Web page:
Twelfth Night

“Twelfth Night” is hardly as well-known as some of Shakespeare’s other plays, such as “Hamlet” or “Romeo and Juliet.” Yet that does not mean the play isn’t good – especially when the UC Irvine drama department is putting it on.
Many non-drama fans go into a play skeptical, especially if that play is by Shakespeare. Rest assured, there is no need for any skepticism when it comes to “Twelfth Night,” directed by second-year M.F.A. drama student Beth Gardiner. It is just downright funny, whether you are a fan of Shakespeare or not.
The madness begins with a shipwreck that separates a twin brother and sister. Both think the other died in the wreck, when in reality both are alive. They end up in the same city, and the sister, Viola, impersonates her brother so she can get work. Thus the mix-ups, mash-ups and the laughing begin.
On top of it all, there is a subplot of rather ridiculous commoners living in the countess’ palace. While these commoners may be part of the subplot, they are the heart of the play. There is fighting, drinking, trickery, yellow tights, cross gartering – you name it.
However, what made the play great was a snotty butler named Malvolio, played by Nicholas Kauffman, an M.F.A. drama student. Shakespeare deliberately gave Malvolio humorous lines in “Twelfth Night,” but it was Kauffman who made Malvolio funny. From the way he talked to the way he looked and walked, everything Kauffman did portrayed a snotty butler.
At one point in the play, Kauffman pranced around in yellow tights, showing off his cross garter with a devilish smile, convincing the other characters and the audience that he was crazy. This was by far the funniest scene in the play and Kauffman played it perfectly; it was not so ridiculous that it seemed incredible, but crazy enough to have everyone in the room believing that he was mad.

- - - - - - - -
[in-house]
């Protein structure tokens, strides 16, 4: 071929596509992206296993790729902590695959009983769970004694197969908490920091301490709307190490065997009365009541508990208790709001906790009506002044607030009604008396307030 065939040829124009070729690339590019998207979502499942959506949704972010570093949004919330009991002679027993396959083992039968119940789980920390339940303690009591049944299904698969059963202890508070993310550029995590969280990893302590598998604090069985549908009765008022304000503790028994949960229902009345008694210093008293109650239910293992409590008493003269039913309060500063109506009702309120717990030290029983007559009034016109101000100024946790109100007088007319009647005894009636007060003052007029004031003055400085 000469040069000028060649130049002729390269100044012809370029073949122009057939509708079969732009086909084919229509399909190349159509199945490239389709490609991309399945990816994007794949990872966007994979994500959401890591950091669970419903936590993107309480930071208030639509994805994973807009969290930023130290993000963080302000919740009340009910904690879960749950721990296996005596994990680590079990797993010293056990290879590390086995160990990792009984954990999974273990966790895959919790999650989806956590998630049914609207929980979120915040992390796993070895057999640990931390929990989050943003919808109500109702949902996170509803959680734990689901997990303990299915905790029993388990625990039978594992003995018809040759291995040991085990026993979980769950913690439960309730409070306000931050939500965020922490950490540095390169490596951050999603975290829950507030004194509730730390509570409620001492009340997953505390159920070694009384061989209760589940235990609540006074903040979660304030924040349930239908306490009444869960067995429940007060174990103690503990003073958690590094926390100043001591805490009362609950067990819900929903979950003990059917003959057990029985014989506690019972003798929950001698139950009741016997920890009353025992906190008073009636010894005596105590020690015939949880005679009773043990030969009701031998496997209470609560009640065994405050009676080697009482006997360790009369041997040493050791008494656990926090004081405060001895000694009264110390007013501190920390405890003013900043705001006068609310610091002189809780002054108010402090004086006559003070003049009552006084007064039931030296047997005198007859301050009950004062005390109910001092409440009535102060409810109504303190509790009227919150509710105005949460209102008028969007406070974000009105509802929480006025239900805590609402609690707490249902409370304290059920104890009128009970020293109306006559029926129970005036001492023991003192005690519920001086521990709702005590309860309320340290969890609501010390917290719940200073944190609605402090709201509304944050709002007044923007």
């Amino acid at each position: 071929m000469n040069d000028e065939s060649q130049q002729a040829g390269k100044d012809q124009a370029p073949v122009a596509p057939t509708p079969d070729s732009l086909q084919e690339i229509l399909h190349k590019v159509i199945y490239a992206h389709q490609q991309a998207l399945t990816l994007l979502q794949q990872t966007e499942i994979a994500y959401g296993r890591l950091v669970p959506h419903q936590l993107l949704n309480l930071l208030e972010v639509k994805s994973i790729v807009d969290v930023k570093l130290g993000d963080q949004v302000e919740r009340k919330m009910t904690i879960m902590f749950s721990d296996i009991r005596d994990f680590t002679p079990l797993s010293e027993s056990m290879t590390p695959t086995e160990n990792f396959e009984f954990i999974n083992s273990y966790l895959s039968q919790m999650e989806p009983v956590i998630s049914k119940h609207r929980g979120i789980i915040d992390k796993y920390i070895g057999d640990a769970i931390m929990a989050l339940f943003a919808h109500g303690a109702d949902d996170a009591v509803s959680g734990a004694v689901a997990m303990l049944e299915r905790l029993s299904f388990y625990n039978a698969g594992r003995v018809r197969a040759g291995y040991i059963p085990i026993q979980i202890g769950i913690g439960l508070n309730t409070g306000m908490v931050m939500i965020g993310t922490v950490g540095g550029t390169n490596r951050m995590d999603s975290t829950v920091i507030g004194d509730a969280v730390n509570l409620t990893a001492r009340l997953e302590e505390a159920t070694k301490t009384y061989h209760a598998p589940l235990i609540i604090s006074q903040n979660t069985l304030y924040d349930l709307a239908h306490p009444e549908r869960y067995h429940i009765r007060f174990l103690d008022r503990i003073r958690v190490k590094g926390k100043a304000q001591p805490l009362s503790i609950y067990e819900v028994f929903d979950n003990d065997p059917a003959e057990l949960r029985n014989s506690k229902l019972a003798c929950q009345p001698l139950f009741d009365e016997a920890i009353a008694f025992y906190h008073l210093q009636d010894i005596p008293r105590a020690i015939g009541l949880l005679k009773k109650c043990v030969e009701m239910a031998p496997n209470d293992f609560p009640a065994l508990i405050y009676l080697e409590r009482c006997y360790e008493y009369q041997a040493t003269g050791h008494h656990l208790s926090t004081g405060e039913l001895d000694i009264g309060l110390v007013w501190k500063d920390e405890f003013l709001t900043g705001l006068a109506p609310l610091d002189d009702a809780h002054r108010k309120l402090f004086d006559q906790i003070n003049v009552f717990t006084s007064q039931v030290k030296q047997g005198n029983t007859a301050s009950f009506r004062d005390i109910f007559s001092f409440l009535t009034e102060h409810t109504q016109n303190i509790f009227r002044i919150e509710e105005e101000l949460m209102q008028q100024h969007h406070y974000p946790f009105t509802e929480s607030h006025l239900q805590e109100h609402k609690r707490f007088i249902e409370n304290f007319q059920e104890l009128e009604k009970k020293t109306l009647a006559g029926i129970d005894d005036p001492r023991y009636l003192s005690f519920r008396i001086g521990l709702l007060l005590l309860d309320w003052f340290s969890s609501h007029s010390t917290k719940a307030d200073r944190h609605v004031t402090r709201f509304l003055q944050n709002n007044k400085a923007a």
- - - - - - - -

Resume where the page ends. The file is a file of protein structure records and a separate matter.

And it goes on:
Yet, Malvolio wasn’t all comedy. Kauffman got a chance to show he could play a more serious tone too. In one of the most powerful scenes of the play, Kauffman had the whole audience silent after he broke down and cried. To see such an energetic, comedic character be transformed into such a serious tone was rather moving.
The protagonist in this play, Viola, was played by Jennice Butler, a second-year M.F.A. drama student. Although Viola is not as energetic as Malvolio, she connected with the audience in a different way. Butler did a fantastic job expressing love, shock and sadness through her facial expressions, which in turn allowed the audience to connect with her.
With that said, the one downfall in Butler’s performance is the lack of variation in her character in the lighter scenes of the play, which at times made it seem one-dimensional.
However, “Twelfth Night” was perplexing at times. But despite the complexity of the plot, the play was surprisingly clear. With all the mix-ups, confusion and yellow tights in the play, it would seem that the play could get confusing at times. But that was not the case at all.
There were some subtle additions to the stage direction to help explain the plot when it got complex. One must credit the director, because it worked beautifully. The changes to the stage direction were not intrusive but rather complementary to the plot.
All in all, the play was very enjoyable. It had everything a good comedy should have: laughs, fighting, drinking, love and of course … yellow tights.

“Twelfth Night” will be performed Wednesday through Saturday at 8 p.m. in addition to a 2 p.m. showing on Saturday in Winifred Smith Hall.